The jobs you post online, unfortunately, share something with Big Foot. Smart people are becoming increasingly suspicious, and less inclined to believe they are real. The root cause is pretty much the same in both cases: bad apples have compromised any trust the public initially extended.
Let's face it, there are a boatload of reasons why any given job posting isn't the real opportunity it presents itself as:
- The position is filled, but the employer hasn't remembered to turn it off.
- Since it was posted, the position has been put on hold or otherwise fallen into limbo.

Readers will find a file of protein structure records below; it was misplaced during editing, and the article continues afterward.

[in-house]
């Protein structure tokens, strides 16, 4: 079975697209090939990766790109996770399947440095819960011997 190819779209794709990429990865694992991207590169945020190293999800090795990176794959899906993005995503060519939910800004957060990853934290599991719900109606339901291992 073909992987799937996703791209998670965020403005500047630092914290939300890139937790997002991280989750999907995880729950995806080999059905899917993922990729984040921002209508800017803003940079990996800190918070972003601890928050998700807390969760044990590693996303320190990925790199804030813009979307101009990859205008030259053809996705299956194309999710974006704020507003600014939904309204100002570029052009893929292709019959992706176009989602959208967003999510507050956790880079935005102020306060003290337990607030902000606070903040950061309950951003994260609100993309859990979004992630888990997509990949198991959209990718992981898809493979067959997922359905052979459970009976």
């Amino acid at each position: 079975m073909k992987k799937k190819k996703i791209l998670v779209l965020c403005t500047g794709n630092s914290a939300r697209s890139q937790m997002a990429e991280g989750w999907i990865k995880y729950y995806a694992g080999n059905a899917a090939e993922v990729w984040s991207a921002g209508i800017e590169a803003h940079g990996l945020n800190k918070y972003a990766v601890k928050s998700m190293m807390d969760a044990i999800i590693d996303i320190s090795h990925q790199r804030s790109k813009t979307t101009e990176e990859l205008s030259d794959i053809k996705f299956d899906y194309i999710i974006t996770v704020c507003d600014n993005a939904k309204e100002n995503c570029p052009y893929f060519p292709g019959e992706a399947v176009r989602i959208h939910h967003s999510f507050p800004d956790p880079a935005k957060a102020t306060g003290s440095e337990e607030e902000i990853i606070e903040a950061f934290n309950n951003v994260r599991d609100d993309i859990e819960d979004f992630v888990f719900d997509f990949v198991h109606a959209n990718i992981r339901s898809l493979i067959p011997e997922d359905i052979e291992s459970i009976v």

- The job is only posted because of a corporate policy, for example, all jobs must be posted externally even if there is an internal candidate who's a shoe-in.
- The employer is only "trolling," in case someone interesting applies.
- It's an identity-theft, work-from-home. MLM, or other type of scam.
Unlike most of my postings on this blog, this time I have no great solutions. As employers, collectively we have dug ourselves into this hole, and there's no easy way out. I can share two ideas that will help, to some degree:
- Make sure that jobs posted on job boards are posted on your corporate web site, and vice versa. Incongruities between what's posted on different sites, including your own site's careers section, chip away at the credibility job seekers attach to your postings.
- When job seekers apply to your postings, always respond. Nothing "confirms" their suspicions more than applying for a position and (aside from the typical autoresponder) hearing nothing back.